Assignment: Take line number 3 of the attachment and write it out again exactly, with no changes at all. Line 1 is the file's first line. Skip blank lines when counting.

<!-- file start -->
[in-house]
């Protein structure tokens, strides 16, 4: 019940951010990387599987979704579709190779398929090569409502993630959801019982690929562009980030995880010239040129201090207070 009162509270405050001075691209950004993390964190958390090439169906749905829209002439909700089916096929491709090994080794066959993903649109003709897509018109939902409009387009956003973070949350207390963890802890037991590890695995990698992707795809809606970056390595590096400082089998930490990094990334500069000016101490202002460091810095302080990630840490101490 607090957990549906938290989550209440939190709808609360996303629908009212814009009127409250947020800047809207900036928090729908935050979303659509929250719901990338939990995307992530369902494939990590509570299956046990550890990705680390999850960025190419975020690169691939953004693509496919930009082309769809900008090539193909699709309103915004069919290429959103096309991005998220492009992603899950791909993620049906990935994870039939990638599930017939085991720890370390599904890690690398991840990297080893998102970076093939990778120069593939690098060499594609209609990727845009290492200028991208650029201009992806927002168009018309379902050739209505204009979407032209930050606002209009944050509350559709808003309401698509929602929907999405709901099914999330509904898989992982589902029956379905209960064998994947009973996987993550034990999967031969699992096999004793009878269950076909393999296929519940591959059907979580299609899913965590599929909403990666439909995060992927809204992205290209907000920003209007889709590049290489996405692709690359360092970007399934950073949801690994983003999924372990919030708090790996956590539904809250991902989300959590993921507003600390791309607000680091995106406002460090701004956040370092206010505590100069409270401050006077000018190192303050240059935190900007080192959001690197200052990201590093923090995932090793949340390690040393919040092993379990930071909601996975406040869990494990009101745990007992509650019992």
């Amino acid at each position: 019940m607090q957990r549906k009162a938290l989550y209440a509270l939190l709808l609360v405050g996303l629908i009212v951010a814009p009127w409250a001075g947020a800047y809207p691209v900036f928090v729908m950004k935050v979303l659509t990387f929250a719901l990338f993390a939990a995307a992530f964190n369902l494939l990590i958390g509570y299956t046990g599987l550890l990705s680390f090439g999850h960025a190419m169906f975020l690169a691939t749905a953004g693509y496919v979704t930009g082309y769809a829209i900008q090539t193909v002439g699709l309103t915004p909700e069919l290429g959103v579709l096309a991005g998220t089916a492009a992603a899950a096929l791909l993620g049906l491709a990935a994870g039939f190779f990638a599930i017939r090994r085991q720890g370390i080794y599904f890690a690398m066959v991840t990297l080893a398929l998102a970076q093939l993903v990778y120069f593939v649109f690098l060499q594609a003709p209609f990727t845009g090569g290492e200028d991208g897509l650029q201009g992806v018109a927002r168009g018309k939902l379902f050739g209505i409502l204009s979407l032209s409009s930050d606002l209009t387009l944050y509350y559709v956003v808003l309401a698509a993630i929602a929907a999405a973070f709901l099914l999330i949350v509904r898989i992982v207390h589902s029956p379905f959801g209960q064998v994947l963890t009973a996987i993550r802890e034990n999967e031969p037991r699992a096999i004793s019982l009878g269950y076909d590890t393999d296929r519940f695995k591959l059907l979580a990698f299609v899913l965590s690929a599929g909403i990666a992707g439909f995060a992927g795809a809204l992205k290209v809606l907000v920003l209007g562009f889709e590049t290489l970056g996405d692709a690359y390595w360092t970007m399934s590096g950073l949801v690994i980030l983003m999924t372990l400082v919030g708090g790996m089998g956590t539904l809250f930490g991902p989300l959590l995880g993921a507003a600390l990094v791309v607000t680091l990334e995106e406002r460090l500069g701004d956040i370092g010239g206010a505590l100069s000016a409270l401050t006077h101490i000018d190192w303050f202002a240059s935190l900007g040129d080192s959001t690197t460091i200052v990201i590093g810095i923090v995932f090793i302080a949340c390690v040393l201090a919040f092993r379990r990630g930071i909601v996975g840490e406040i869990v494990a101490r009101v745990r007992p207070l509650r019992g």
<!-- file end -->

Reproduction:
């Amino acid at each position: 019940m607090q957990r549906k009162a938290l989550y209440a509270l939190l709808l609360v405050g996303l629908i009212v951010a814009p009127w409250a001075g947020a800047y809207p691209v900036f928090v729908m950004k935050v979303l659509t990387f929250a719901l990338f993390a939990a995307a992530f964190n369902l494939l990590i958390g509570y299956t046990g599987l550890l990705s680390f090439g999850h960025a190419m169906f975020l690169a691939t749905a953004g693509y496919v979704t930009g082309y769809a829209i900008q090539t193909v002439g699709l309103t915004p909700e069919l290429g959103v579709l096309a991005g998220t089916a492009a992603a899950a096929l791909l993620g049906l491709a990935a994870g039939f190779f990638a599930i017939r090994r085991q720890g370390i080794y599904f890690a690398m066959v991840t990297l080893a398929l998102a970076q093939l993903v990778y120069f593939v649109f690098l060499q594609a003709p209609f990727t845009g090569g290492e200028d991208g897509l650029q201009g992806v018109a927002r168009g018309k939902l379902f050739g209505i409502l204009s979407l032209s409009s930050d606002l209009t387009l944050y509350y559709v956003v808003l309401a698509a993630i929602a929907a999405a973070f709901l099914l999330i949350v509904r898989i992982v207390h589902s029956p379905f959801g209960q064998v994947l963890t009973a996987i993550r802890e034990n999967e031969p037991r699992a096999i004793s019982l009878g269950y076909d590890t393999d296929r519940f695995k591959l059907l979580a990698f299609v899913l965590s690929a599929g909403i990666a992707g439909f995060a992927g795809a809204l992205k290209v809606l907000v920003l209007g562009f889709e590049t290489l970056g996405d692709a690359y390595w360092t970007m399934s590096g950073l949801v690994i980030l983003m999924t372990l400082v919030g708090g790996m089998g956590t539904l809250f930490g991902p989300l959590l995880g993921a507003a600390l990094v791309v607000t680091l990334e995106e406002r460090l500069g701004d956040i370092g010239g206010a505590l100069s000016a409270l401050t006077h101490i000018d190192w303050f202002a240059s935190l900007g040129d080192s959001t690197t460091i200052v990201i590093g810095i923090v995932f090793i302080a949340c390690v040393l201090a919040f092993r379990r990630g930071i909601v996975g840490e406040i869990v494990a101490r009101v745990r007992p207070l509650r019992g």